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Þorbjǫrn hornklofi (Þhorn)

9th century; volume 1; ed. R. D. Fulk;

2. Haraldskvæði (Hrafnsmál) (Harkv) - 23

Little is known about the Norwegian Þorbjǫrn hornklofi ‘Horn-cleaver (?)’. Skáldatal (SnE 1848-87, III, 253, 261, 273) names him as a poet of Haraldr hárfagri ‘Fair-hair’ (r. c. 860-c. 932). Judging from Fsk (ÍF 29, 59), he seems to have spent his whole life at the court of this king. Þorbjǫrn is the composer of two poems about Haraldr, Glymdrápa (Þhorn Gldr) and Haraldskvæði (Þhorn Harkv). Skálda saga, an anecdote about skalds preserved in Hb, and hardly likely to be historical, depicts him as one of three skalds, the other two being Auðunn illskælda ‘Bad-poet’ and Ǫlvir hnúfa ‘Snub-nose (?)’, each of whom attempts a romantic encounter with the same rich widow and then bemoans his failure in a lausavísa (see Auðunn Lv 2, Þhorn Lv, Ǫlv Lv 2). The three skalds are also named in Egils saga (ÍF 2, 19) as Haraldr’s favourites. They occupy places of honour in his hall, with Þorbjǫrn between the other two.

In the prose sources Þorbjǫrn is predominantly referred to only by his nickname Hornklofi. To date there is no satisfying explanation of this word. It is attested in the Þulur as a raven-heiti (see Þul Hrafns 1/5III and Note), but it does not occur in that sense in the surviving body of skaldic poetry. Scholars have claimed that the nickname refers to Þorbjǫrn’s device, in Þhorn Harkv, of having a raven speak in his stead (SnE 1848-87, III, 408; ÍF 26, 101 n. 1). Fidjestøl (1991, 126) is, however, justified in doubting this interpretation. An alternative possibility would be to link the nickname to Egill Hfl 16/6-7V (Eg 49): en jǫfurr heldr lǫndum hornklofi ‘and the ruler holds his lands by a hornklof’. But hornklofi here must be the dative of neuter hornklof, whereas Þorbjǫrn’s nickname is a masculine n-stem, and unfortunately the meaning of this passage is obscure, though hornklof seems to be some kind of tool.

notes
my abbr.

Haraldskvæði (Hrafnsmál) — Þhorn HarkvI

R. D. Fulk 2012, ‘(Introduction to) Þorbjǫrn hornklofi, Haraldskvæði (Hrafnsmál)’ in Diana Whaley (ed.), Poetry from the Kings’ Sagas 1: From Mythical Times to c. 1035. Skaldic Poetry of the Scandinavian Middle Ages 1. Turnhout: Brepols, p. 91.

stanzas:  1   2   3   4   5   6   7   8   9   10   11   12   13   14   15   16   17   18   19   20   21   22   23 

Skj: Þórbjǫrn hornklofi: 2. Haraldskvæði (Hrafnsmál), Flere af de herhenhørende vers tillægges i forskellige håndskrifter Tjodolf hvinverske. (AI, 24-9, BI, 22-5)

SkP info: I, 115

old edition introduction edition manuscripts transcriptions concordance search files

21 — Þhorn Harkv 21I

edition interactive full text transcriptions old edition references concordance

 

Cite as: R. D. Fulk (ed.) 2012, ‘Þorbjǫrn hornklofi, Haraldskvæði (Hrafnsmál) 21’ in Diana Whaley (ed.), Poetry from the Kings’ Sagas 1: From Mythical Times to c. 1035. Skaldic Poetry of the Scandinavian Middle Ages 1. Turnhout: Brepols, p. 115.

‘Ulfheðnar heita,         þeir es í orrostu
        blóðgar randir bera;
vigrar rjóða,         es til vígs koma;
        þeim es þar sist saman.
Áræðismǫnnum einum,         hygg ek, þar undir felisk
skyli sá inn skilvísi,         þeim es í skjǫld hǫggva.’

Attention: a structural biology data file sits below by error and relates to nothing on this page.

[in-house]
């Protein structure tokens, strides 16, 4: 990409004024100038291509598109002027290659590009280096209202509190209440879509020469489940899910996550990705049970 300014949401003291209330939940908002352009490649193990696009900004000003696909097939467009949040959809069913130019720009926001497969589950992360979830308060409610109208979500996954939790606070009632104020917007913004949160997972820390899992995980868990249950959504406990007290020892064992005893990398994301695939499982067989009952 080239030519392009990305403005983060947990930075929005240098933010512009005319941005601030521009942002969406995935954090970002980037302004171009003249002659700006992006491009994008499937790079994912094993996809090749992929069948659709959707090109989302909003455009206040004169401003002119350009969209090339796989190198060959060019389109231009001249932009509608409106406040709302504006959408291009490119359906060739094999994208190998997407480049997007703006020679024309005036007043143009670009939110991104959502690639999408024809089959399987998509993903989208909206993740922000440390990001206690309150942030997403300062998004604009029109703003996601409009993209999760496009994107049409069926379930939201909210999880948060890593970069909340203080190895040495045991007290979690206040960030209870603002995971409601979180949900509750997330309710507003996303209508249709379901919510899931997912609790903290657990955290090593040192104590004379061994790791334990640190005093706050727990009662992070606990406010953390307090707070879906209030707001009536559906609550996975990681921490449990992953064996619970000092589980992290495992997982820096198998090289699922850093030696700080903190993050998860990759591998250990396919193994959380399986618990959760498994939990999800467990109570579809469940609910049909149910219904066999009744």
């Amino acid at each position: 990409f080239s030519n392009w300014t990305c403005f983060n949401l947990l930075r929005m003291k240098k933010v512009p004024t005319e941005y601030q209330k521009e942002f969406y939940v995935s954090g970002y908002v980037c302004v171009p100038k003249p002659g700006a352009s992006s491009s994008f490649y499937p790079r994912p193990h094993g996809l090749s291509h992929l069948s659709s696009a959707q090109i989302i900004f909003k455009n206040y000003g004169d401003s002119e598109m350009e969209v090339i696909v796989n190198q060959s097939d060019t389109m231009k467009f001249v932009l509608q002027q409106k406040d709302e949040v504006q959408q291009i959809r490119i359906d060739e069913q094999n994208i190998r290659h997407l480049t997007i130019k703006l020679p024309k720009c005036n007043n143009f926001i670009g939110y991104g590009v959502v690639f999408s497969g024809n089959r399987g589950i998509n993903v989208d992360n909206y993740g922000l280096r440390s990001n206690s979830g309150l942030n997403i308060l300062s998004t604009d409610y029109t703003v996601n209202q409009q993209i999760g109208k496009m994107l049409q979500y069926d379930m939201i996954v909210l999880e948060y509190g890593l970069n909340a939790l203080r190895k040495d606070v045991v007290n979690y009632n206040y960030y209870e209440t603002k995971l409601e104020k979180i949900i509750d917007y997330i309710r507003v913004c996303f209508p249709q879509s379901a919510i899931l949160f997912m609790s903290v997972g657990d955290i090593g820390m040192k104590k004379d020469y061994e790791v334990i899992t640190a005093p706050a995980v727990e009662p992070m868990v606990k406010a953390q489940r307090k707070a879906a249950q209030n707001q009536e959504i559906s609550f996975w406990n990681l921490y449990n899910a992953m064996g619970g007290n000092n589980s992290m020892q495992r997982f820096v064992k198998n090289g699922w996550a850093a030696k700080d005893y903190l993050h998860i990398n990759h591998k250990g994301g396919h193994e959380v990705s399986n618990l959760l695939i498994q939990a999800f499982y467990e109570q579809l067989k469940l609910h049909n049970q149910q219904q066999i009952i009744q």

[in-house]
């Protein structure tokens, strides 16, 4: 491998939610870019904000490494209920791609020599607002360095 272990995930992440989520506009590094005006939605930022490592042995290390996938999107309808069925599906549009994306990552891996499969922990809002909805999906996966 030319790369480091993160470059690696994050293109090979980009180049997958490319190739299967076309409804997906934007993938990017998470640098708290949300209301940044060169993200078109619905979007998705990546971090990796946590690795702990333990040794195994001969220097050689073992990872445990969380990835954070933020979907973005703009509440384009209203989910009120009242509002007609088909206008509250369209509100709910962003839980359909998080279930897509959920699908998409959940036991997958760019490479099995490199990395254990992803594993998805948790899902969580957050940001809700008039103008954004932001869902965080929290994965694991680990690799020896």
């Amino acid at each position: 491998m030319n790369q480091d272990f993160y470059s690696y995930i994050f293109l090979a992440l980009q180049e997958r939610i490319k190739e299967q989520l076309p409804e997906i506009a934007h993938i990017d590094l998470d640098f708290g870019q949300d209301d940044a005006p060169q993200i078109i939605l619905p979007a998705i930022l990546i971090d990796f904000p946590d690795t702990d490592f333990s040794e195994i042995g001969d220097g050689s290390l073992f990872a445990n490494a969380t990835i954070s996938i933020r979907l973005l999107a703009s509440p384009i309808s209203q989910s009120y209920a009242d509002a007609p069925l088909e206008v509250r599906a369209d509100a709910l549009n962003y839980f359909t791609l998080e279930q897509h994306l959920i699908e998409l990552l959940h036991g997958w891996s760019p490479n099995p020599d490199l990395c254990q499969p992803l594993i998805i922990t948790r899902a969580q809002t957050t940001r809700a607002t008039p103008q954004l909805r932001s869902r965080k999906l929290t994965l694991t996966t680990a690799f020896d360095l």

‘Þeir heita ulfheðnar, es bera blóðgar randir í orrostu; rjóða vigrar, es koma til vígs; þar es þeim sist saman. Þar, hygg ek, felisk sá inn skilvísi skyli undir einum áræðismǫnnum, þeim es hǫggva í skjǫld.’

‘They are called wolf-skins, who bear bloody shields in combat; they redden spears when they come to war; there [at Haraldr’s court] they are seated together. There, I believe, he, the sovereign wise in understanding, may entrust himself to men of courage alone, those who hew into a shield.’

Mss: 51ˣ(3r), FskBˣ(3v-4r), 302ˣ(5v), FskAˣ(11), 52ˣ(4v-5r), 301ˣ(4r) (Fsk); Flat(76ra)

Readings: [1, 2] heita þeir: þeir heita FskAˣ, 52ˣ, 301ˣ    [2] orrostu: orrostum FskAˣ, 52ˣ, 301ˣ    [4] vigrar: vígr FskAˣ, 52ˣ, 301ˣ, vígr at Flat    [5] es (‘er’): þá er FskAˣ, 301ˣ, þá er corrected from þar er 52ˣ    [6] sist: sízt 52ˣ, sýst Flat    [8] undir felisk: undir felask 51ˣ, FskBˣ, 302ˣ, FskAˣ, 52ˣ, 301ˣ, om. Flat    [9] skyli sá: hœfa at standa þá er skatnar Flat;    inn (‘hinn’): en 51ˣ, FskBˣ, 302ˣ, om. Flat;    ‑vísi: vísir Flat    [10] þeim es (‘þæim er’): om. Flat

Editions: Skj: Þórbjǫrn hornklofi, 2. Haraldskvæði (Hrafnsmál) 21: AI, 28, BI, 25, Skald I, 16, NN §3206 anm.; Fsk 1902-3, 11-12, ÍF 29, 63-4 (ch. 2); Flat 1860-8, I, 568 (HarHárf); Möbius 1860, 230, Jón Helgason 1946, 140, Jón Helgason 1968, 20.

Context: In Fsk, as for st. 20; Flat is very similar.

Notes: [All]: The stanza is ascribed in Flat to Auðunn illskælda. It contains the raven’s reply to the valkyrie’s previous question. — [1] ulfheðnar ‘wolf-skins’: Berserks; see Note to st. 8/5.  — [6] sist ‘seated’: Most eds have read (with Flat) the word as sýst, p. p. of sýsla (LP: 2. sýsla 1) or sýsa (CVC: sýsa) ‘do, work, effect, transact business’. Thus, for example, Kershaw (1922, 85) renders the line, ‘and then they act all in a body’. Yet the reading ‘sist’ found in most of the mss is presumably intended to represent the p. p. of the verb sissa ‘to seat’ (so Lindquist 1929, 6-7; Jón Helgason 1946, 140 and 1968, 20, n.), which takes a dat. object. This produces less colourful (and perhaps less apposite) meaning, but the sense and syntax are less strained (since it is usually the work done that is in the dat. after sýsla). — [7-10]: Here the metre changes from ljóðaháttr to málaháttr. The Flat readings could give Áræðismǫnnum einum | hygg ek þar hœfa at standa, | þá es skatnar skilvísir | í skjǫld hǫggva, presumably ‘I believe it is fitting for men of courage alone to stand there when men wise in understanding hew into a shield’ (so Möbius 1860), but they lack proper alliteration in ll. 7-8.

Runic data from Samnordisk runtextdatabas, Uppsala universitet, unless otherwise stated